Of all the characters you have created, which is your favorite and why? 

That’s a hard decision between Ruby Josen in Move and Jana Lanning in Anywhere But Here. I can relate to both of them because I’ve been where they’re at. The work move I described before was actually preceded by a six year rut where it seemed I couldn’t get anything to make progress in my life. Like Ruby, I was frustrated with being stuck in the same old thing and nothing working, but I also had that background fear of “what am I asking for if this does work?” so I’m sure there was some self-sabotage happening during those years. Jana Lanning in Anywhere But Here had similar problems. She was a recent college graduate that couldn’t seem to get life going. People kept telling her to “grow up” and “get it together,” but all of her own efforts failed and nobody knew how to guide her to getting it right.  I remember how overwhelming life was during those first days of young adulthood, and I think many of my readers are reminded of that when they read that book. I’ve often been told that Jana Lanning is a very likable character and I can see why – it’s because she’s a real reflection of the fear and insecurities we all have from time to time.

What is the biggest surprise that you experienced after becoming a writer? 

E-publishing. It was a pleasant and refreshing surprise to find that I  didn’t need to be traditionally published to reach my writing goals. E-publishing and self publishing are hard work, but I’ve found that the people you work with are pleasant and easygoing, and it’s nice to have freedom and control over your work without having an agent or the “middle men” of publishing tinkering with your work.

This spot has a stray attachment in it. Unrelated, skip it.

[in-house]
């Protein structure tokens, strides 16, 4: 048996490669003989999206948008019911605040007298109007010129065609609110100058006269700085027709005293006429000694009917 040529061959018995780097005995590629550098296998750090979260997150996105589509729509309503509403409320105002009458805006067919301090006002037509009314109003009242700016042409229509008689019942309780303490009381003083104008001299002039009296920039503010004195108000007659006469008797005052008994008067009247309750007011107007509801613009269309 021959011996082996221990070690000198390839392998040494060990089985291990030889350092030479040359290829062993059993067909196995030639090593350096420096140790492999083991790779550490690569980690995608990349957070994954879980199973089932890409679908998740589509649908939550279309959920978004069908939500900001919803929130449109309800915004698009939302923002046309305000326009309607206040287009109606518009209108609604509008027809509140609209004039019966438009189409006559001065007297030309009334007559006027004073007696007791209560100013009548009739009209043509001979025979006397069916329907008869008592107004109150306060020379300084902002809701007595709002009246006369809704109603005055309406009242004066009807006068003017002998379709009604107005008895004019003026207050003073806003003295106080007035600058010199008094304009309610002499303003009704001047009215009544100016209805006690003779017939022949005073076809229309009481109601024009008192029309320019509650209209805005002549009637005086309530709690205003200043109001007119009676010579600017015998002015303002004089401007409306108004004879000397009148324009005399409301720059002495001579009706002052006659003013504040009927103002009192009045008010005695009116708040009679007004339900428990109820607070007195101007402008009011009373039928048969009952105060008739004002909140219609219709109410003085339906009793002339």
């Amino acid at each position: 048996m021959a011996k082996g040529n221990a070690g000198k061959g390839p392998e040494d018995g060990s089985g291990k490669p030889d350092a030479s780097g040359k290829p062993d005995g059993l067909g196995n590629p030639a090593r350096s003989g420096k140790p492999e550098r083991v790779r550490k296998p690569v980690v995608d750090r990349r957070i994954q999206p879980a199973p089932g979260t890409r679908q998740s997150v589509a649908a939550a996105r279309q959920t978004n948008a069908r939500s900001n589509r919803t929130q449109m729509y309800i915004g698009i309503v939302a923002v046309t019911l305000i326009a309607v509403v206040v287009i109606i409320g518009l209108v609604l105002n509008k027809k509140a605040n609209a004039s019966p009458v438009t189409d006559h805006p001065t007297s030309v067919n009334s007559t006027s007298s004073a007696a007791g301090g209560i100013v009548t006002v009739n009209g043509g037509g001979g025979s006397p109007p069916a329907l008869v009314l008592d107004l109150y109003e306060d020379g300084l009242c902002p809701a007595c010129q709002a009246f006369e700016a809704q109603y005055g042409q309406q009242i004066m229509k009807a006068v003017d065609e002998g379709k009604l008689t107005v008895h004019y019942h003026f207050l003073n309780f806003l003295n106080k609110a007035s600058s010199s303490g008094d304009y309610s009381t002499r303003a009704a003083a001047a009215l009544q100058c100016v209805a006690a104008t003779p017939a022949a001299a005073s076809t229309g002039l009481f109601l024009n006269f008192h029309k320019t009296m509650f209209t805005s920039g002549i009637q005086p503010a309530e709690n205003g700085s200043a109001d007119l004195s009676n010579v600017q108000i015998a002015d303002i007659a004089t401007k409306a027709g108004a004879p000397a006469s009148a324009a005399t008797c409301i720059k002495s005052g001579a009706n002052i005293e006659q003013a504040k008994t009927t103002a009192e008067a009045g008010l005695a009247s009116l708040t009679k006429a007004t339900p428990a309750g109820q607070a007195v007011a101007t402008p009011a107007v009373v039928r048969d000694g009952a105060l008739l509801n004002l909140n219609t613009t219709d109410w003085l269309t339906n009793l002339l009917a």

Is there any particular author or book that influenced you either growing up or as an adult? 

Christopher Pike, the young adult mystery writer, was a big influence on me. Those type of books were popular when I was a teen, and I loved Pike’s work because he has a talent for weaving the perfect tale of playing the characters to the situations perfectly. As an adult, I’d say that C.S. Lewis, J.R.R. Tolkein, P.D. James, and Kim Stanley Robinson have inspired me (yes, I also enjoy reading sci-fi and fantasy).

Do you have a day job in addition to being a writer?  If so, what do you do during the day?  

Oh yes, I work as a program assistant in professional licensing. I license engineers, landscape architects, and professional soil classifiers for the State of South Carolina.

What is your favorite writing tip or quote? 

Don’t write what’s popular, write what’s in you. Tell the story you have to tell and the readers will come.

Tell us a little about your plans for the future.  Do you have any other books in the works? 

Not now, but I’m sure that next  idea is just around the corner. Right now, I’m working on promotion for my published works and I’m trying something new: Short stories and flash fiction!

Where can we find you online? (please cut and paste links):